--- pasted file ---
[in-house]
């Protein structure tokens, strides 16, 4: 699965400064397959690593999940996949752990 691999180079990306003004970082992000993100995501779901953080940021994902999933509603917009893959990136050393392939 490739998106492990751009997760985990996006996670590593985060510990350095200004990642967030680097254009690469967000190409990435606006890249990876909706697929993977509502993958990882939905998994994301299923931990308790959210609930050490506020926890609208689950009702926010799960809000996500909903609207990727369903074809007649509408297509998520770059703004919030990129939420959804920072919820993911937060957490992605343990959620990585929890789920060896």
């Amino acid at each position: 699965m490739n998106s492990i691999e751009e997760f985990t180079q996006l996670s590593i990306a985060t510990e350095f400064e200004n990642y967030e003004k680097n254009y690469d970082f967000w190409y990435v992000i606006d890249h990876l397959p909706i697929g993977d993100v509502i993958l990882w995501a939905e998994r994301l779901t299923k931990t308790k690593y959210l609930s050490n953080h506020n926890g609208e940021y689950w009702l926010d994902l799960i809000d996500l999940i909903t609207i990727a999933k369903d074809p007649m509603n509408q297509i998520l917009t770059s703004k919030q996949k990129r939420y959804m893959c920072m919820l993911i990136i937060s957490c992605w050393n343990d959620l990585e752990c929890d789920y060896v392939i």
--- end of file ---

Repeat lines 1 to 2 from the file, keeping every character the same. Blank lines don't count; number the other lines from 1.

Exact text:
[in-house]
């Protein structure tokens, strides 16, 4: 699965400064397959690593999940996949752990 691999180079990306003004970082992000993100995501779901953080940021994902999933509603917009893959990136050393392939 490739998106492990751009997760985990996006996670590593985060510990350095200004990642967030680097254009690469967000190409990435606006890249990876909706697929993977509502993958990882939905998994994301299923931990308790959210609930050490506020926890609208689950009702926010799960809000996500909903609207990727369903074809007649509408297509998520770059703004919030990129939420959804920072919820993911937060957490992605343990959620990585929890789920060896």